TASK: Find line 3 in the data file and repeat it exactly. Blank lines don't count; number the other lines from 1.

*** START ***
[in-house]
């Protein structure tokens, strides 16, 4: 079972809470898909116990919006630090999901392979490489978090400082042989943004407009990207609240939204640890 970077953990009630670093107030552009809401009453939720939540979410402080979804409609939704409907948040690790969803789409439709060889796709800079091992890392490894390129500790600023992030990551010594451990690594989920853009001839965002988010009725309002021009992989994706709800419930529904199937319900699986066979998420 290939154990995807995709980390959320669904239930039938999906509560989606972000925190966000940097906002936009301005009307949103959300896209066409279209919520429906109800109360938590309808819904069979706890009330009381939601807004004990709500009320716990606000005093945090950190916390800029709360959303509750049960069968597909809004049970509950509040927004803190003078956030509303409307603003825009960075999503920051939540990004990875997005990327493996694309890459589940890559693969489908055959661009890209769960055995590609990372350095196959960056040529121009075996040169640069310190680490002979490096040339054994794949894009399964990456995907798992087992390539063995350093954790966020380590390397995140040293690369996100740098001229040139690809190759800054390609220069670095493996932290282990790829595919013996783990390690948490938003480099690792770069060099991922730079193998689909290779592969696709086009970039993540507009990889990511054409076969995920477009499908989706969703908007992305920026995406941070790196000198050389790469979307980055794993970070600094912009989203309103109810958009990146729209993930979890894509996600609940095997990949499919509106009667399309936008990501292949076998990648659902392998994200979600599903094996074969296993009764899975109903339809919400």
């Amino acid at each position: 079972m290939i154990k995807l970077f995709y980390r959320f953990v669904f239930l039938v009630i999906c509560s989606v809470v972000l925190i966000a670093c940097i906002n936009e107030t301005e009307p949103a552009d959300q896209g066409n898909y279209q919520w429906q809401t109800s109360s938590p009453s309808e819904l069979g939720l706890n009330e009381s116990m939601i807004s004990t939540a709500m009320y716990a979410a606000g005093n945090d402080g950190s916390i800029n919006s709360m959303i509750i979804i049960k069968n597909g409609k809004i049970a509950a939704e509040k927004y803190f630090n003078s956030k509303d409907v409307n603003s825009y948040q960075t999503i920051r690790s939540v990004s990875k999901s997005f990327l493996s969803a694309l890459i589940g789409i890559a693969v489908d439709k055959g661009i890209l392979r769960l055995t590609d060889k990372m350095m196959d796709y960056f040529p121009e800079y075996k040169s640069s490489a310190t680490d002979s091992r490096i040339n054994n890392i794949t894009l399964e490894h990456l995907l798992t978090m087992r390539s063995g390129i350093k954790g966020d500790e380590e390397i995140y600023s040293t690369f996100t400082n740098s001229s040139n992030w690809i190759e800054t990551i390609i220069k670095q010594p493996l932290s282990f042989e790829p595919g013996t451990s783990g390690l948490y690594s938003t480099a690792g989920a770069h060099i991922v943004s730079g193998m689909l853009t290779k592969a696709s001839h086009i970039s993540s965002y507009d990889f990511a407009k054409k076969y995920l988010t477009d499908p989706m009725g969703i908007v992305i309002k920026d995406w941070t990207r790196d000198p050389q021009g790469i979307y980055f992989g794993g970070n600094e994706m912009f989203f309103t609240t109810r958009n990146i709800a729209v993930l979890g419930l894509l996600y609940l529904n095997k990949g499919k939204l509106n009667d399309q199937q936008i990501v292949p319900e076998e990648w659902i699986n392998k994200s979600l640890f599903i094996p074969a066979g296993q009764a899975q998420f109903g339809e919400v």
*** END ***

């Amino acid at each position: 079972m290939i154990k995807l970077f995709y980390r959320f953990v669904f239930l039938v009630i999906c509560s989606v809470v972000l925190i966000a670093c940097i906002n936009e107030t301005e009307p949103a552009d959300q896209g066409n898909y279209q919520w429906q809401t109800s109360s938590p009453s309808e819904l069979g939720l706890n009330e009381s116990m939601i807004s004990t939540a709500m009320y716990a979410a606000g005093n945090d402080g950190s916390i800029n919006s709360m959303i509750i979804i049960k069968n597909g409609k809004i049970a509950a939704e509040k927004y803190f630090n003078s956030k509303d409907v409307n603003s825009y948040q960075t999503i920051r690790s939540v990004s990875k999901s997005f990327l493996s969803a694309l890459i589940g789409i890559a693969v489908d439709k055959g661009i890209l392979r769960l055995t590609d060889k990372m350095m196959d796709y960056f040529p121009e800079y075996k040169s640069s490489a310190t680490d002979s091992r490096i040339n054994n890392i794949t894009l399964e490894h990456l995907l798992t978090m087992r390539s063995g390129i350093k954790g966020d500790e380590e390397i995140y600023s040293t690369f996100t400082n740098s001229s040139n992030w690809i190759e800054t990551i390609i220069k670095q010594p493996l932290s282990f042989e790829p595919g013996t451990s783990g390690l948490y690594s938003t480099a690792g989920a770069h060099i991922v943004s730079g193998m689909l853009t290779k592969a696709s001839h086009i970039s993540s965002y507009d990889f990511a407009k054409k076969y995920l988010t477009d499908p989706m009725g969703i908007v992305i309002k920026d995406w941070t990207r790196d000198p050389q021009g790469i979307y980055f992989g794993g970070n600094e994706m912009f989203f309103t609240t109810r958009n990146i709800a729209v993930l979890g419930l894509l996600y609940l529904n095997k990949g499919k939204l509106n009667d399309q199937q936008i990501v292949p319900e076998e990648w659902i699986n392998k994200s979600l640890f599903i094996p074969a066979g296993q009764a899975q998420f109903g339809e919400v």